Today, a marketer only needs a mobile phone to launch a campaign, monitor reviews and interact with an audience. More importantly, a consumer only needs a mobile phone to communicate directly with a business.
No longer do restaurants and bars need to solely rely on marketers to create content; they can amplify the stories their guests create.
Customers can and will take pictures of your food. Now, share that content. Customers will say nice things about you to their friends. Go on, share that content. Occasionally, customers might question or challenge you. Answer those questions. And share that content!
You might not need someone to strategise and plan quite as much as you think; a more operational, reactive mindset, focused on promoting user generated content, can cover a bulk of your daily content.
Marketing Ops isn’t entirely new. Born from tech, housed in analytics, and related to process far more than creative, the ‘MO’ is tasked with aligning Marketing with Operations, Sales, IT and Finance.
Why? Because tech businesses rely on data for insight and feed that information straight back into product design. Reporting is transparent and shared across the business, enabling team members to react in real time.
The food & drink industry has started to smarten up to the role of data. Even small restaurant groups now maintain a pretty hefty tech stack, with integrations passing information from one hub to another.
But – and this is a helluva but – what are businesses doing with that data?
Who’s in charge of recording it? How is it being reported?
And what is being drawn each month from the interpretation of operational data, reputational data, social data, website data and analogue information gathered by GMs?
How is data being used in your business to aid customer acquisition and retention on a day-to-day basis?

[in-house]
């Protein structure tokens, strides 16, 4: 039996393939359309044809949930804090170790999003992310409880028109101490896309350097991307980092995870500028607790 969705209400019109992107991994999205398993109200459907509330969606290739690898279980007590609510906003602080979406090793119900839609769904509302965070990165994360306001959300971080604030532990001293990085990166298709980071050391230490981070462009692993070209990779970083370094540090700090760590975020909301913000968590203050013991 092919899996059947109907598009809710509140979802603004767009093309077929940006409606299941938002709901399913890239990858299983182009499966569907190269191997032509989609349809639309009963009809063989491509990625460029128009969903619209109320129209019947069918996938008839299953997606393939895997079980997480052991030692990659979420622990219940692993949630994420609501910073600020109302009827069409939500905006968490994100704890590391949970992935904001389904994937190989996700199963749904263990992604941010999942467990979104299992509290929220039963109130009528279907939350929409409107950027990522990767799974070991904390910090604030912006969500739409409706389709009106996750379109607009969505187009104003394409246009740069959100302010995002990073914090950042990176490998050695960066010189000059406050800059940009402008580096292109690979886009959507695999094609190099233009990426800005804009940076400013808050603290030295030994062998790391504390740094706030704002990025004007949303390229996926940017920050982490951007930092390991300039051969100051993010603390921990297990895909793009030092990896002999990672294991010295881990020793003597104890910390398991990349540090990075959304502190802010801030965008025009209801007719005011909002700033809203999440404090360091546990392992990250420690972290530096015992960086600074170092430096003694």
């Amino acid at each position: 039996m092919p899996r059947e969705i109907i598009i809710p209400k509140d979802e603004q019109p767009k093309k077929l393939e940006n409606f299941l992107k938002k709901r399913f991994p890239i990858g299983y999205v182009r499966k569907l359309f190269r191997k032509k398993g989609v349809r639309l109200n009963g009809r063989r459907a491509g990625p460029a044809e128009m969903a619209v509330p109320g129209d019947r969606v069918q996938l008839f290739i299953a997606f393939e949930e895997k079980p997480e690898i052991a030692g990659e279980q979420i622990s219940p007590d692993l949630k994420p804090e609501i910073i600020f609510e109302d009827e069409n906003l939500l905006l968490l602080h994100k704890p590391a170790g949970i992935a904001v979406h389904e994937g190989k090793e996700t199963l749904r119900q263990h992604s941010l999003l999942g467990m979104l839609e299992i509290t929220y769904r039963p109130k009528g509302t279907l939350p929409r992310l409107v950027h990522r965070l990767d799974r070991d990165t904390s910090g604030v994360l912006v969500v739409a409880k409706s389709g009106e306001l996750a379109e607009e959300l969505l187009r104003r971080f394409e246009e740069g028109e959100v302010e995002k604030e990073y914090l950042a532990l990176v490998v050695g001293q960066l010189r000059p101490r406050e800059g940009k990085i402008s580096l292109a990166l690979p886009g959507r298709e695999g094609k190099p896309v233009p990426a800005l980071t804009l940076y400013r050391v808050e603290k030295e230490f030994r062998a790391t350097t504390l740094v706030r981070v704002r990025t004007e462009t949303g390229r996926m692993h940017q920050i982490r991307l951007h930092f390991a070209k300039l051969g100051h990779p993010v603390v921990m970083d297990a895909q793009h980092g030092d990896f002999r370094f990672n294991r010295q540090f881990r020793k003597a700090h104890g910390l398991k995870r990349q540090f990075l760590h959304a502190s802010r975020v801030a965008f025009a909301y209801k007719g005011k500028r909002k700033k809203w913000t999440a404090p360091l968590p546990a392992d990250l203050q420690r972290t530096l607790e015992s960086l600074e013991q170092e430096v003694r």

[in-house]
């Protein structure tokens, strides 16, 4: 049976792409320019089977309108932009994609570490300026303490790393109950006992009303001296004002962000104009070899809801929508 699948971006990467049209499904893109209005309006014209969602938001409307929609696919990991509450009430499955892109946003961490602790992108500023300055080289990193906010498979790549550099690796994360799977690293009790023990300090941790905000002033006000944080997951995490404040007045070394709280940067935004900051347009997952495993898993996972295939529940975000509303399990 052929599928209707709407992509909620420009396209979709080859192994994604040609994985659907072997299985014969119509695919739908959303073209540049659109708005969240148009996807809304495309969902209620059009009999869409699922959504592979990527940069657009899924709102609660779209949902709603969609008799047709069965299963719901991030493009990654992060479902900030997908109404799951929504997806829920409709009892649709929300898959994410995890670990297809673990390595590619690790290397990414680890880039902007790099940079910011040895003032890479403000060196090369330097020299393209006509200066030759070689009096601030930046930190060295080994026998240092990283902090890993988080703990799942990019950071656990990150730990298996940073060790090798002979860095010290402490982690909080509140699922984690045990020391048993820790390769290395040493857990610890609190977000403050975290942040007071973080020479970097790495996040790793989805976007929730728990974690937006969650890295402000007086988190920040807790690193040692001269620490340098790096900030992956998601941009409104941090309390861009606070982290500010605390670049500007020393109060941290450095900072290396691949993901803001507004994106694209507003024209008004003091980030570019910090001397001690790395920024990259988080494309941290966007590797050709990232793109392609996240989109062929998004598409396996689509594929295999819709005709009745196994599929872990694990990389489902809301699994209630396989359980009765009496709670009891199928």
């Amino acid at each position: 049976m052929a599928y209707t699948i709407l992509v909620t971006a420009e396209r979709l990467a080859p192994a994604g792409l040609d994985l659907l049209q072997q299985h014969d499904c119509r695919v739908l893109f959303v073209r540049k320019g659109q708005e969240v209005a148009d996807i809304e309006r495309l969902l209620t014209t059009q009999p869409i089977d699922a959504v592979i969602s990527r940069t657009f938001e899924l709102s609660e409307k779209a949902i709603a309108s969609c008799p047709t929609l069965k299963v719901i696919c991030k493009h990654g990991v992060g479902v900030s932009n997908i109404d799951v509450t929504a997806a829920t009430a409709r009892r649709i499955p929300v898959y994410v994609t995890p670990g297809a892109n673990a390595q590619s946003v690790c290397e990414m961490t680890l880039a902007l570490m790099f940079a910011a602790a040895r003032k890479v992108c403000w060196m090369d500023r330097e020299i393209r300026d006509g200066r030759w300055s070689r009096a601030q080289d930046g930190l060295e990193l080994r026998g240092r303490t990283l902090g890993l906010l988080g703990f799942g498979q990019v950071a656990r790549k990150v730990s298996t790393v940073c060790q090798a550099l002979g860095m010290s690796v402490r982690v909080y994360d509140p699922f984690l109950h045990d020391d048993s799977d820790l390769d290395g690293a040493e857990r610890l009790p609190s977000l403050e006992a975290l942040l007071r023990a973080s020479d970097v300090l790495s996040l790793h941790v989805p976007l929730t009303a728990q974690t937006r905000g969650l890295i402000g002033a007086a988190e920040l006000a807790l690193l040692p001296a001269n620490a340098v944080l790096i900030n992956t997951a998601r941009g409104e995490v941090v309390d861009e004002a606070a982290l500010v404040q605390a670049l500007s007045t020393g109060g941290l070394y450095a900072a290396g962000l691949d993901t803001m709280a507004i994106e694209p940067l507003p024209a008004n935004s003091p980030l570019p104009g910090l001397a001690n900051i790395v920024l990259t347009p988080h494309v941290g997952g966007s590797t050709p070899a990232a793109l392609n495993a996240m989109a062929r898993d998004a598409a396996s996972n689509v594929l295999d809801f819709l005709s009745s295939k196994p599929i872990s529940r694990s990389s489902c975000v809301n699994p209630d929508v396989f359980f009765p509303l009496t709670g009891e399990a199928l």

I work for an agency. There are portions of our work that our clients could not complete themselves, irrespective of the time they contributed to it (web development isn’t easy. Yes, 3D motion is as hard as it sounds).
But there are plenty of roles we fill that our clients could. And this has everything to do with time, just not in the way you’re imagining it.
Don’t work with an agency so that they can carry out jobs you don’t have time for. Work with an agency because they structure their time differently.
Here’s a sample of a Marketing Managers day: Emails > Photography > Social > Ops Meeting > Sales Meeting > Emails > Site Visit > Social > Emails > Social > Lunch…
If you expect this person to undertake broad, strategic, slow work, you’re crazy.
This is not – I repeat, not – a reason to remove the Marketing Manager and work solely with an agency. You shouldn’t. That potent pre-lunch list still needs doing and paying an agency to fill those gaps is neither cost-effective nor sustainable.
Here’s what a Marketing Ops team member could be doing:
- Aggregating and reporting on all forms of data (if you don’t already, use Tenzo, trust me)
- Preparing briefs for and maintaining communication with third party agencies
- Project managing the execution of marketing activations
- Share user generated content and reply to queries on social channels
- And yes, they can fill in for sales on their day off
Keep the marketer; change the role.
James Sandrini is a director at 48.1 – a creative agency for food and drinks brands. For more, read the blog at www.fortyeight.one/words/.